The Miners are bringing in two 4-star building blocks and two additional pieces to help with depth. Isaac Hamilton is one of those building blocks at the shooting guard position. He will have one primary responsibility from the start of his collegiate career—score.

    He can attack the rim, hit from mid-range and will also be able to set up teammates off the dribble.

    The other 4-star piece is Vince Hunter, who will play the role of stretch-forward who can put the ball in the basket from the inside or mid-range. He will also be a high-scorer that will help UTEP return to legitimacy quicker than expected.

    Guards Josh Brown and Andre Spight round out a class as additional pieces that will give the Miners more depth.

    Each may see the floor some next year, but this class is all about Hunter and Hamilton.

No. 2: BYU

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    BYU made it a priority this offseason to build up its frontcourt, and that is exactly what the Cougars did.

    BYU brought in two centers and two power forwards, each of which stands 6’7” or 6’8”.

    Eric Mika is the 4-star center that headlines that group. He will score on the blocks and clean up the glass, all while aggressively mixing it up in the paint.

    Nick Emery is the other crowned jewel in BYU’s recruiting class, although he is much shorter in stature than the other four. The 6’2” shooting guard isn’t the best athlete in the country, but he is nearly automatic with the jumper when he has it going.

    Luke Worthington, Jakob Hartsock and Braiden Shaw round out this impressive group for the Cougars. It is certainly a formidable bunch that should help BYU compete with Gonzaga and Saint Mary’s in the WCC.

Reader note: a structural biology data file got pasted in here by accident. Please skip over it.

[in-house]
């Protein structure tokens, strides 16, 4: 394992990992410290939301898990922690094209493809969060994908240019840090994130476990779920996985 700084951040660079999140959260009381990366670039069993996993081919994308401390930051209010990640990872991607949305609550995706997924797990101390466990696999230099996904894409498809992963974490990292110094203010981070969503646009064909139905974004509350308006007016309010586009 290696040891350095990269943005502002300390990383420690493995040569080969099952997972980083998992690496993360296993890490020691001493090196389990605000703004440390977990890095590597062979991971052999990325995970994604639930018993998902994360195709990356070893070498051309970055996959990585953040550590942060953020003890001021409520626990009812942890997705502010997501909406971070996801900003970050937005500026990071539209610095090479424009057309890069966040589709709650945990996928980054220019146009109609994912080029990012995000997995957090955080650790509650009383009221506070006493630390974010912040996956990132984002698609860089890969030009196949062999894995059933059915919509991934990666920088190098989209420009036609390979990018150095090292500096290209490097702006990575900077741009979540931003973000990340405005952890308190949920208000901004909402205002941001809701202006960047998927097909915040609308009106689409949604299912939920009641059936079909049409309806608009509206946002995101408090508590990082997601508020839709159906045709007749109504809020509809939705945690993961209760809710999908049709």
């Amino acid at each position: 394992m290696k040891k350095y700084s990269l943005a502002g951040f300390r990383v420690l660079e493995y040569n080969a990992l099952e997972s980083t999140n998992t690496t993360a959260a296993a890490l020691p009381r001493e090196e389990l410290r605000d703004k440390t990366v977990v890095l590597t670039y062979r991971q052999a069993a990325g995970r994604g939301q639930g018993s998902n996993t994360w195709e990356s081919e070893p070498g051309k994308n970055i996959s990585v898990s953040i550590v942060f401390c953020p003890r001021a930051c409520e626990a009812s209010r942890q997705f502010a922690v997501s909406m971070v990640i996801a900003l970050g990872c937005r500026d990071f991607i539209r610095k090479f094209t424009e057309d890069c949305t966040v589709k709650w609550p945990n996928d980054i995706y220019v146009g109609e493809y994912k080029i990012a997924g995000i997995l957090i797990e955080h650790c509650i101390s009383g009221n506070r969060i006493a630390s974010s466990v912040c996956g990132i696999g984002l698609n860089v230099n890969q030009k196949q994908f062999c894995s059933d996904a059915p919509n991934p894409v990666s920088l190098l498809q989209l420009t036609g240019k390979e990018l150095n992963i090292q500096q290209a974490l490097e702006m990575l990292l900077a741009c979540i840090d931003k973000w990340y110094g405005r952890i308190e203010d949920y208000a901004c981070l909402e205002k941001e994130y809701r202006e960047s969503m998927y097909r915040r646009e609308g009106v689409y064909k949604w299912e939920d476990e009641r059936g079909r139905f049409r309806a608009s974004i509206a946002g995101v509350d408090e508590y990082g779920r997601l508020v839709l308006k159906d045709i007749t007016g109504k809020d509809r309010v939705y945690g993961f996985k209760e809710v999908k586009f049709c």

In fact, there is only one mid-major program that brings in a better recruiting class.

No. 1: Memphis

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    While the other mid-major classes on this list are impressive in their own right, Memphis’ is the crowned jewel.

    In fact, the Tigers’ class stacks up with anyone else in the country not named Kentucky.

    Memphis is adding five prospects next season, one of which is 5-star stud Nick King.

    King is the prototypical small forward in today’s versatility-driven basketball world. He is incredibly strong, stands at 6’6” and weighs 210 pounds, is athletic enough to get to the basket or out in transition and has a reliable perimeter jumper.

    King will be joined by four 4-star players. Rashawn Powell and Markel Crawford shore up the backcourt, while Austin Nichols and Kuran Iverson add size and length to the frontcourt.

    Powell is the type of floor general that can score or set up teammates—something that all coaches covet. Throw him in with the high-scoring Crawford, and Memphis is set at guard.

    Nichols is the Tigers’ prize for a hard-fought recruiting battle. He is a local kid that is versatile on the court and can score and defend. Frontcourt mate Iverson is the type of stretch-forward that can score from the outside or post.

    Memphis will be a force to be reckoned with for years to come in the new American Athletic Conference thanks to this class (assuming King stays for a while).